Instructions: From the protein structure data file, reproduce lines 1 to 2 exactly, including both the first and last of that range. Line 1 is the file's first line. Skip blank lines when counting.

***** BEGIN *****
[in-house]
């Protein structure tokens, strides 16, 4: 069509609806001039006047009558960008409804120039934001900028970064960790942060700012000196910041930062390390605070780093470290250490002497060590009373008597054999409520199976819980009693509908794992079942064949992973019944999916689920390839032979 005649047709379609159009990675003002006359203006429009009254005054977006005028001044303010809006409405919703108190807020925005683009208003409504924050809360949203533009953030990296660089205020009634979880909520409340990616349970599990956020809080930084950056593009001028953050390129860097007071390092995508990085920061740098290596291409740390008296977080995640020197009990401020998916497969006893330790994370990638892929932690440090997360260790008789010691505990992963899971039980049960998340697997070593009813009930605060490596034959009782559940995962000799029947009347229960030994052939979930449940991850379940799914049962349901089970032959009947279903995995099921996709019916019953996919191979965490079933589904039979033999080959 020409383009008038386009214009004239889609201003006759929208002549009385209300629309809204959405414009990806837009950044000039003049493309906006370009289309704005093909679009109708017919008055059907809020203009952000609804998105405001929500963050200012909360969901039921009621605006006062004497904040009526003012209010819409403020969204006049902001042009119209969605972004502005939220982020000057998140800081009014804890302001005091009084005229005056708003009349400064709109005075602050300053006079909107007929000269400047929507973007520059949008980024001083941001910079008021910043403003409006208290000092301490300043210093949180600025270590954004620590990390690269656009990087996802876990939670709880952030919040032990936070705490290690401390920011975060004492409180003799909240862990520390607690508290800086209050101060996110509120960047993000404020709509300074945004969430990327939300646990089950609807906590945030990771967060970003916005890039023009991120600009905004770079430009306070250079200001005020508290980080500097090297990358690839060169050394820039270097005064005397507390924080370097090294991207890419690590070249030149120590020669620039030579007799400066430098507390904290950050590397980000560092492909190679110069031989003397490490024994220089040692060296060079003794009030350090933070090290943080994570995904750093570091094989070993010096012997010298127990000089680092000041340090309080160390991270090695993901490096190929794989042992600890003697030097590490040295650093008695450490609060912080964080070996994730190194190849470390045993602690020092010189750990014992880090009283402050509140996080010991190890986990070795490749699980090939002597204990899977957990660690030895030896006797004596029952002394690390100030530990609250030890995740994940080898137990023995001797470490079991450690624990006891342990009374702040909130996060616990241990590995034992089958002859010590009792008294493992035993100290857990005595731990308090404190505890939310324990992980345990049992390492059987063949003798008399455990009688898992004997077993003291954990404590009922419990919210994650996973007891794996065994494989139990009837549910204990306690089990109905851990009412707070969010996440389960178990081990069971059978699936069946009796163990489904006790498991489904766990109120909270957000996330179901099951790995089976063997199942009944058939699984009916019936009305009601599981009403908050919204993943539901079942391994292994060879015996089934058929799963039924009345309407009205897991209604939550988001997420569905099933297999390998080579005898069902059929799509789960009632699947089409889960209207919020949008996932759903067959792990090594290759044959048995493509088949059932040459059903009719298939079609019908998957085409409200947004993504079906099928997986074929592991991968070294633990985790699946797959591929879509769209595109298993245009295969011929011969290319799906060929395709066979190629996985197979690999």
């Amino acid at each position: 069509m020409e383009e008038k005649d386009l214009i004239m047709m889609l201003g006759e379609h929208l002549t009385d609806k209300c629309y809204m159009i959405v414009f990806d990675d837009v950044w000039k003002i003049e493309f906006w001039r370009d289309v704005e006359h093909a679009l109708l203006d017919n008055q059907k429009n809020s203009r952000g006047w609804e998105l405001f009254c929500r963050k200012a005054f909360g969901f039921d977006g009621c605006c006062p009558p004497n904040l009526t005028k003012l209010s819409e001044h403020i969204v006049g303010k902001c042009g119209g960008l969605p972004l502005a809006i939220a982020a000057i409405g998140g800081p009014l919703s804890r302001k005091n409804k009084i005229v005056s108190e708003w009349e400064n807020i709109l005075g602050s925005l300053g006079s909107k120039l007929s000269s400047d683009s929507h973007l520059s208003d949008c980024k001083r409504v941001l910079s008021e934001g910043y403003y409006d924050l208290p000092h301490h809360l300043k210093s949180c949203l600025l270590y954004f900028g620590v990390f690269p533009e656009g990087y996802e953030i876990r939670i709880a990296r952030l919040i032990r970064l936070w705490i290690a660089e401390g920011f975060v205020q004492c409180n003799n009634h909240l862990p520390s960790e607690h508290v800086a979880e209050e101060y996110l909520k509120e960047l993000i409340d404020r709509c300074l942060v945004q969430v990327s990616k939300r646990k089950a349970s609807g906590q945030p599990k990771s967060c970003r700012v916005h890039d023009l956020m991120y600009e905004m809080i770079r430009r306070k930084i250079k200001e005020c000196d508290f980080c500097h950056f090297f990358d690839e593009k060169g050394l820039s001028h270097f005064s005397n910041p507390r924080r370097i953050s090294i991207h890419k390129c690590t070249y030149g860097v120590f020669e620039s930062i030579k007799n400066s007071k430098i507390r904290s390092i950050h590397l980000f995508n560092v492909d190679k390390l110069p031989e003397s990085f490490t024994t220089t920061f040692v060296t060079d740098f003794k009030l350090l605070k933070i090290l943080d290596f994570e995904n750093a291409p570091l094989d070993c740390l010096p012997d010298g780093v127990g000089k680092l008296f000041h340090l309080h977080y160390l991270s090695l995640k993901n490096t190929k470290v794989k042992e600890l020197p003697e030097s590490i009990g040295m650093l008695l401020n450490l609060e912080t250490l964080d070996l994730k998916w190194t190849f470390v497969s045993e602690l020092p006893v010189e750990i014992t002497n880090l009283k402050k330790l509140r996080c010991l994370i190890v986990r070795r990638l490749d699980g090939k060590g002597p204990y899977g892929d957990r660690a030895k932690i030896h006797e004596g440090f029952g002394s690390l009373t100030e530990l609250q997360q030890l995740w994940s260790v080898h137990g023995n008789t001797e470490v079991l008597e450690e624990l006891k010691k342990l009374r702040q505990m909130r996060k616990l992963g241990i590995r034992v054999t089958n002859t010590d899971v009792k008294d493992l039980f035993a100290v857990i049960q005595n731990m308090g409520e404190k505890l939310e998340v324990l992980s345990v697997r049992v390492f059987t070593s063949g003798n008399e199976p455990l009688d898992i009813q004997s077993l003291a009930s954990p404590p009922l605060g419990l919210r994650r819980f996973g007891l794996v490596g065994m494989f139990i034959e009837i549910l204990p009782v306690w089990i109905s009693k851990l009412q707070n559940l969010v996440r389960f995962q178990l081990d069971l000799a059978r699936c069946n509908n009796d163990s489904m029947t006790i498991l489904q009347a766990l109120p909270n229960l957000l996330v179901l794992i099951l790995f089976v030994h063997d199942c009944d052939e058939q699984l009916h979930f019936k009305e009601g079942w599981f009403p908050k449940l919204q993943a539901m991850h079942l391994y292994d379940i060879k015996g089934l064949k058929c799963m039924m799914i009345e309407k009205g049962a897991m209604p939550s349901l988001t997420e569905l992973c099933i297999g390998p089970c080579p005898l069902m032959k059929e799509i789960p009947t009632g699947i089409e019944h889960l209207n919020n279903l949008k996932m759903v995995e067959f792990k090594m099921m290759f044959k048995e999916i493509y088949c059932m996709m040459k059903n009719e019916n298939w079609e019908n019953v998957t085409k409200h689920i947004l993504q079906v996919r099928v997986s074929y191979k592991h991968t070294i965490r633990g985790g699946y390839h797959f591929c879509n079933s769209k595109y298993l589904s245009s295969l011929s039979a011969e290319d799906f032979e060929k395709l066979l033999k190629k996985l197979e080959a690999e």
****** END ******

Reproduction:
[in-house]
């Protein structure tokens, strides 16, 4: 069509609806001039006047009558960008409804120039934001900028970064960790942060700012000196910041930062390390605070780093470290250490002497060590009373008597054999409520199976819980009693509908794992079942064949992973019944999916689920390839032979 005649047709379609159009990675003002006359203006429009009254005054977006005028001044303010809006409405919703108190807020925005683009208003409504924050809360949203533009953030990296660089205020009634979880909520409340990616349970599990956020809080930084950056593009001028953050390129860097007071390092995508990085920061740098290596291409740390008296977080995640020197009990401020998916497969006893330790994370990638892929932690440090997360260790008789010691505990992963899971039980049960998340697997070593009813009930605060490596034959009782559940995962000799029947009347229960030994052939979930449940991850379940799914049962349901089970032959009947279903995995099921996709019916019953996919191979965490079933589904039979033999080959 020409383009008038386009214009004239889609201003006759929208002549009385209300629309809204959405414009990806837009950044000039003049493309906006370009289309704005093909679009109708017919008055059907809020203009952000609804998105405001929500963050200012909360969901039921009621605006006062004497904040009526003012209010819409403020969204006049902001042009119209969605972004502005939220982020000057998140800081009014804890302001005091009084005229005056708003009349400064709109005075602050300053006079909107007929000269400047929507973007520059949008980024001083941001910079008021910043403003409006208290000092301490300043210093949180600025270590954004620590990390690269656009990087996802876990939670709880952030919040032990936070705490290690401390920011975060004492409180003799909240862990520390607690508290800086209050101060996110509120960047993000404020709509300074945004969430990327939300646990089950609807906590945030990771967060970003916005890039023009991120600009905004770079430009306070250079200001005020508290980080500097090297990358690839060169050394820039270097005064005397507390924080370097090294991207890419690590070249030149120590020669620039030579007799400066430098507390904290950050590397980000560092492909190679110069031989003397490490024994220089040692060296060079003794009030350090933070090290943080994570995904750093570091094989070993010096012997010298127990000089680092000041340090309080160390991270090695993901490096190929794989042992600890003697030097590490040295650093008695450490609060912080964080070996994730190194190849470390045993602690020092010189750990014992880090009283402050509140996080010991190890986990070795490749699980090939002597204990899977957990660690030895030896006797004596029952002394690390100030530990609250030890995740994940080898137990023995001797470490079991450690624990006891342990009374702040909130996060616990241990590995034992089958002859010590009792008294493992035993100290857990005595731990308090404190505890939310324990992980345990049992390492059987063949003798008399455990009688898992004997077993003291954990404590009922419990919210994650996973007891794996065994494989139990009837549910204990306690089990109905851990009412707070969010996440389960178990081990069971059978699936069946009796163990489904006790498991489904766990109120909270957000996330179901099951790995089976063997199942009944058939699984009916019936009305009601599981009403908050919204993943539901079942391994292994060879015996089934058929799963039924009345309407009205897991209604939550988001997420569905099933297999390998080579005898069902059929799509789960009632699947089409889960209207919020949008996932759903067959792990090594290759044959048995493509088949059932040459059903009719298939079609019908998957085409409200947004993504079906099928997986074929592991991968070294633990985790699946797959591929879509769209595109298993245009295969011929011969290319799906060929395709066979190629996985197979690999």